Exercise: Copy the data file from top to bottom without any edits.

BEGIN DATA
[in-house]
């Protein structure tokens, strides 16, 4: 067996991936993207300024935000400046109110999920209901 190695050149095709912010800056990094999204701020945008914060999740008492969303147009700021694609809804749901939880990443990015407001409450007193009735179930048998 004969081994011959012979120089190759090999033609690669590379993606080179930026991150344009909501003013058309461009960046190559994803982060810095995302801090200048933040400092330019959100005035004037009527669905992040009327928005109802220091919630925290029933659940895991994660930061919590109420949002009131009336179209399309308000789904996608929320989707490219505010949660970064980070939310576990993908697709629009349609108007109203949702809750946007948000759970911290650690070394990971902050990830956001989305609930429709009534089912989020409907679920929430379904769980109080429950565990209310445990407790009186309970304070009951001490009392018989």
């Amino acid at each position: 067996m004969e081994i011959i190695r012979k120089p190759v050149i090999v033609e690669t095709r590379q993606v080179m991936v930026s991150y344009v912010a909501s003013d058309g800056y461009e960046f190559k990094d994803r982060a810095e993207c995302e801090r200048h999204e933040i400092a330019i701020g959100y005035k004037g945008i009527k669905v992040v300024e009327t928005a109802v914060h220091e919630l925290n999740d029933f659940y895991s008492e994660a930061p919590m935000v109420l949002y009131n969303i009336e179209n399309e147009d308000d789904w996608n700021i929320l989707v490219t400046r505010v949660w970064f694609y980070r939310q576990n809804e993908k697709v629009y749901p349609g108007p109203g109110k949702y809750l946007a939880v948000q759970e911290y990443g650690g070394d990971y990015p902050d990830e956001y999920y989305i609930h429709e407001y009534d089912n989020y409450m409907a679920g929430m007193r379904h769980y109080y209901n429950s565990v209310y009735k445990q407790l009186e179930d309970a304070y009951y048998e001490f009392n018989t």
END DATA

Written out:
[in-house]
């Protein structure tokens, strides 16, 4: 067996991936993207300024935000400046109110999920209901 190695050149095709912010800056990094999204701020945008914060999740008492969303147009700021694609809804749901939880990443990015407001409450007193009735179930048998 004969081994011959012979120089190759090999033609690669590379993606080179930026991150344009909501003013058309461009960046190559994803982060810095995302801090200048933040400092330019959100005035004037009527669905992040009327928005109802220091919630925290029933659940895991994660930061919590109420949002009131009336179209399309308000789904996608929320989707490219505010949660970064980070939310576990993908697709629009349609108007109203949702809750946007948000759970911290650690070394990971902050990830956001989305609930429709009534089912989020409907679920929430379904769980109080429950565990209310445990407790009186309970304070009951001490009392018989």
């Amino acid at each position: 067996m004969e081994i011959i190695r012979k120089p190759v050149i090999v033609e690669t095709r590379q993606v080179m991936v930026s991150y344009v912010a909501s003013d058309g800056y461009e960046f190559k990094d994803r982060a810095e993207c995302e801090r200048h999204e933040i400092a330019i701020g959100y005035k004037g945008i009527k669905v992040v300024e009327t928005a109802v914060h220091e919630l925290n999740d029933f659940y895991s008492e994660a930061p919590m935000v109420l949002y009131n969303i009336e179209n399309e147009d308000d789904w996608n700021i929320l989707v490219t400046r505010v949660w970064f694609y980070r939310q576990n809804e993908k697709v629009y749901p349609g108007p109203g109110k949702y809750l946007a939880v948000q759970e911290y990443g650690g070394d990971y990015p902050d990830e956001y999920y989305i609930h429709e407001y009534d089912n989020y409450m409907a679920g929430m007193r379904h769980y109080y209901n429950s565990v209310y009735k445990q407790l009186e179930d309970a304070y009951y048998e001490f009392n018989t």